Have you ever spent weeks, maybe even months, planning for something, only to have it fall flat? Something unexpected cuts into your perfectly laid plans, revealing just how little control you had over it all. You were left helpless and powerless.
That happened to me during a recent holiday. We rented a cabin in the mountains for our family to gather and celebrate Thanksgiving. It was a beautiful stacked log cabin with a stone fireplace and big front porch with a clear view of mountains. The weather was cold and crisp, but sunny and clear. Family drove in from hours away to celebrate with us.
In the weeks before the trip, I planned menus, carefully considering everyone’s unique dietary needs and preferences. I thought through places to go and things to do in which everyone, no matter their age or ability, could participate. There were hikes I wanted to take, restaurants I wanted to try, and gift shops I wanted to explore. Above all, I was excited to spend time with family I don’t often get to see.
Guess what happened? One person after another got sick, including me. I spent the final days of our trip in bed. And I completely missed one of the activities I had planned for us all to do. The holiday that I worked so hard to plan and prepare for will likely go down in the family history books as “Remember that Thanksgiving when we all got so sick?” rather than the trip I planned it to be.
A Mother’s Need for Christ
It often takes an interruption like that for me to remember that I am not in control, that I don’t have it all together, that I am dependent on Another. This is a truth I’ve also had to face countless times in motherhood. In fact, if there’s one thing motherhood has taught me, it’s that I can’t do it on my own. I need help from outside myself.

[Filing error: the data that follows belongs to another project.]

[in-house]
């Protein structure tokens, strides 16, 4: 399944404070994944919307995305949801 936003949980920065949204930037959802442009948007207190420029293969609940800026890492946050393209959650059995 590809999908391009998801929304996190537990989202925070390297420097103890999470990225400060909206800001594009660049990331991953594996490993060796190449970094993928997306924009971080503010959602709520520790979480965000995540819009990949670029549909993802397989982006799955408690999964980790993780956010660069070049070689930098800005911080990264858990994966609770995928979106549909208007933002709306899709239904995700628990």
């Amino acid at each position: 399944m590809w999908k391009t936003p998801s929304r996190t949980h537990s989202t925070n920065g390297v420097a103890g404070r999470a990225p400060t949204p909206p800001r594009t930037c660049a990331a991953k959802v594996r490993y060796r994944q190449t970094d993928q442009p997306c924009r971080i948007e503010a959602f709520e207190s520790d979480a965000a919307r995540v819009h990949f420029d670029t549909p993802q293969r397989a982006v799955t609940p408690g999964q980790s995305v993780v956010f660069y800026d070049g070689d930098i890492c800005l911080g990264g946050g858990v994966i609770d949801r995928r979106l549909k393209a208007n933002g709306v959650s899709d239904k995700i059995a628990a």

Motherhood reveals our need for a Savior. No matter the season we are in—early motherhood, childhood years, adolescent years, or beyond—we need Jesus. We need Him to be our strength and wisdom. We need Him to redeem and rescue us from ourselves. We need Him to be our constant in the ups and downs of motherhood. Indeed, the season of motherhood is often a place where the gospel becomes more beautiful to us in richer ways than ever before.
Just what is the gospel? It is simply the good news of who Jesus is and what He came to do. The Reformer John Calvin used the word gospel to refer to all that Jesus did: “How our Lord Jesus Christ came into the world, He went about, He died, He rose again, He ascended into heaven. That, I say, comes under the title ‘Gospel.’”
The gospel tells us that through the gift of faith in who Jesus is and what He has done, we are saved from our sins, we are justified, and we are adopted into God’s family. As His children, we have all the rights and privileges that come with being heirs of His kingdom. This faith also unites us to Christ. Through our union, all that He has done becomes ours. His perfect life is credited to us. The death He died is ours; His resurrection from the grave is ours. Through our union, all the benefits of our salvation are found “in Christ.” This is good news for moms and news we need to hear often.
Turn to the Gospel
Theologians often talk about “preaching the gospel” to ourselves. This simply means reviewing and remembering the good news of who Jesus is and what He came to do. All throughout our day, we turn to the gospel and appropriate what Jesus did in His perfect life, sacrificial death, and triumphant resurrection. We apply those truths to our current circumstances. We find our hope in them because He is our refuge. We rest in them because Christ alone is our salvation.